enforcement agencies already support and benefit from many



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private and pxiblic efforts in this area, by conducting research,
sharing information at conferences, and coordinating enforcement
programs. For example, federal representatives participate in
the National Cargo Security Council, a coalition created to
improve safety and security in commercial shipping. We are
similarly actively engaged in cooperative security planning
efforts in the high technology and computer crime area.

We support the goals of this bill and want to work with the
Subcommittee and the bill ' s sponsor regarding some of the
specific provisions proposed. The nature of the effort does not
suggest any need for the proposed authority to administer oaths
or require testimony by subpoena. The goal of cooperation in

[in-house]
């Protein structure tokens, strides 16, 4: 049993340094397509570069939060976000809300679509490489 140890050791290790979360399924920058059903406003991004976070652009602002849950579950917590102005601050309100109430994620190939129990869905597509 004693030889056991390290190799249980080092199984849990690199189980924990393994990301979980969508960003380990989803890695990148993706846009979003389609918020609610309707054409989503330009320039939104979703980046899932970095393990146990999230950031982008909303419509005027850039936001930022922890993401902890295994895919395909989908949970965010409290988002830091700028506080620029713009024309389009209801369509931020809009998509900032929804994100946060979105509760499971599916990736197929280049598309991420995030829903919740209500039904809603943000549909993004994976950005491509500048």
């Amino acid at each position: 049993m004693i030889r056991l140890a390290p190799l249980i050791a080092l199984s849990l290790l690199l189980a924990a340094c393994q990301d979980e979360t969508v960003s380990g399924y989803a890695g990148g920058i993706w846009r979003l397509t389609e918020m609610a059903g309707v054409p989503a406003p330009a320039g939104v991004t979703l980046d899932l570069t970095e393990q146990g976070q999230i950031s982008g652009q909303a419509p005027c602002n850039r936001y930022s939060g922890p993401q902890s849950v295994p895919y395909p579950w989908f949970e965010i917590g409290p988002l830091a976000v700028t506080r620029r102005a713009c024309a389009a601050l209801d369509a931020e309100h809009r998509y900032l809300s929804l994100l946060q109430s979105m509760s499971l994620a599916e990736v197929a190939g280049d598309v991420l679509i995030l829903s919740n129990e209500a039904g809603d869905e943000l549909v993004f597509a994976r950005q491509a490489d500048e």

preventing the victimization of commercial interests is not
controversial and does not involve adversarial interests. We are
not aware of any need to siibpoena individuals or "evidence."

The role proposed for federal agencies is potentially very
burdensome. At a minimum, reimbursement for personnel detailed
with the consent of their employing agency should be required.
Further, personnel already engaged in successful cooperative law
enforcement efforts should not be diverted from such assignments
in order to staff this new initiative. Similarly, any
information demand from the Commission should be evaluated from
the perspective of the burden which compliance will place upon
the affected agency and upon its ongoing cooperative law
enforcement efforts.

The proposals for financial assistance from corporate,
private, and other non-governmental interests clearly raise
concerns since the effort is likely to lead to legislative
proposals and other governmental action. Commission authority to
accept, use, and dispose of gifts raises similar concerns
regarding the potential creation of a conflict of interest or the
appearance of a conflict of interest.

Again, we are pleased to assist the Subcommittee's
consideration of these bills. Please do not hesitate to contact
me if you need any additional assistance.